Tsai Ing-Wen

The real battle still looms for DPP veteran

PUBLISHED : Saturday, 26 May, 2012, 12:00am
UPDATED : Saturday, 26 May, 2012, 12:00am

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Taiwan's main opposition Democratic Progressive Party elects a new chairman tomorrow, setting the scene for a tilt at the presidential election in 2016.

Some 160,000 members of the pro-independence party will choose its chairman from five candidates, with the winner tasked with wresting power from the Kuomintang, which has governed since Ma Ying-jeou won the presidency in 2008.

Dr Tsai Ing-wen resigned as party chairwoman in March to take responsibility for her defeat in January's presidential election, and Kaohsiung mayor Chen Chu has been acting chairwoman since then.

Former premier Su Tseng-chang, 65, is the pre-poll favourite, given his political influence and comparatively broad power base. Analysts say his four competitors either lack his heavyweight status or do not have such broad support.

'In terms of political and administrative experience, none of Su's competitors are able to challenge him,' said Wang Kung-yi, a professor at Tamkang University in Taipei.

Su, a former lawyer and a founding member of the DPP in 1986, served as magistrate of Pingtung county in southern Taiwan and then Taipei county in the north before becoming premier between 2006 and 2007, during the reign of disgraced president Chen Shui-bian, now serving a jail sentence for corruption.

Su was also DPP chairman from 2004 to 2005. Shortly after he announced his bid for the chairmanship in April, he became the target of attacks from other contenders.

'He must promise that he will not run for the 2016 presidency if he wants to take the chairmanship,' said 71-year-old Hsu Hsing-liang, also a former DPP chairman and a former Taoyuan magistrate.

Hsu, who surprised the rest of the field by declaring his candidacy shortly before the close of registration, said Su should not seek to use the chairmanship as a springboard for his 2016 presidential ambitions.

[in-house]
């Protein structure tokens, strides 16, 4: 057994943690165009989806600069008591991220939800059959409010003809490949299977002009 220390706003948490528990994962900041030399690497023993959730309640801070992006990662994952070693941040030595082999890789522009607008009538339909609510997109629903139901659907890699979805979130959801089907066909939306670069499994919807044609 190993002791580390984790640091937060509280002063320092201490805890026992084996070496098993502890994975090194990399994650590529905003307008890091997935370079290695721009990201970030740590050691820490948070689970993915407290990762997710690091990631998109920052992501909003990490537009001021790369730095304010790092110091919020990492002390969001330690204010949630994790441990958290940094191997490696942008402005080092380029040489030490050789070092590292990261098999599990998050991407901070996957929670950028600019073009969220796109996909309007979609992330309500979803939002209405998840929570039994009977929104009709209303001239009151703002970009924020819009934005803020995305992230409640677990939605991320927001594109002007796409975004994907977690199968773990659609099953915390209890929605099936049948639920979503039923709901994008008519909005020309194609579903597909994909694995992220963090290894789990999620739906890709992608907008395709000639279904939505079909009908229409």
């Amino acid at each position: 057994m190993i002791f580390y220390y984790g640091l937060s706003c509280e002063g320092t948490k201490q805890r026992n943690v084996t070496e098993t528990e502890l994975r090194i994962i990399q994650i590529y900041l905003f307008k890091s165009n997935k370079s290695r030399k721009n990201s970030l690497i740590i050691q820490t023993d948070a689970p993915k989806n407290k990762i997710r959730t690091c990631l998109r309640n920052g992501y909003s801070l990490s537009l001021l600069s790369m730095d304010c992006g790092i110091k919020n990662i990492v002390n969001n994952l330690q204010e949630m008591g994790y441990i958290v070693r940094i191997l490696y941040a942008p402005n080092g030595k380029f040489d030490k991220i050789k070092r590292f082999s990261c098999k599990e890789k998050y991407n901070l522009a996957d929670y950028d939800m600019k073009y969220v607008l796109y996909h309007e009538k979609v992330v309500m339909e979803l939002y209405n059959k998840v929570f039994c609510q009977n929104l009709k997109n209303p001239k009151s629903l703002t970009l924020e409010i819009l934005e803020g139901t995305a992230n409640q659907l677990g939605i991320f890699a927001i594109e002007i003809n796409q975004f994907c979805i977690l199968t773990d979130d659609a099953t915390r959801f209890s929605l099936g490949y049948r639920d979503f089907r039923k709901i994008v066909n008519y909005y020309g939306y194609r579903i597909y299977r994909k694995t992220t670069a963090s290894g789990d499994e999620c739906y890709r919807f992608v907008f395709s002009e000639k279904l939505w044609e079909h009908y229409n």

Hsu, who wants Tsai to contest the presidency again in 2016, admitted he was running mainly to back Tsai and stop Su from using the post to become its presidential nominee.

The other contenders - former Tainan magistrate Su Huan-chih, ex-DPP legislator Chai Trong-rong and former vice-premier Wu Rong-I - echoed Hsu's call for the winner to refrain from contesting the presidency.

They have all declared they will not seek the DPP's presidential nomination and have called on Su Tseng-chang to do the same.

Su, seemingly unperturbed, said he did not want to argue with anyone over something that had yet to occur.

'If elected chairman, what I care about is whether I can lead the party to win the 2014 elections,' he said, referring to elections for the island's five municipalities, various councils and neighbourhoods.

Su's rivals have also questioned his pro-independence credentials, citing his pragmatism in dealing with the mainland.

'He has never clearly and publicly pronounced his pro-independence stand,' said Yao Chia-wen, the former head of the island's top civil service watchdog.

Taiwanese media have said that the hardcore pro-independence camp does not really trust Su and spurred Chai and Wu to contest the chairmanship.

Su's refusal to join in calls for the Ma government to grant amnesty to Chen has been another lightning rod for criticism.

The four other candidates have called for Ma to grant amnesty to Chen, but Su has only supported his release on medical parole, given that Chen still faces other trials.

Wang, the professor, expects the former premier to win a landslide.

'Compared with the other candidates, he is the most influential and he has very broad support from all over Taiwan. For Beijing ... the mainland authorities will still prefer a Su victory, given that he is not as radical as Chen Shui-bian.'

 

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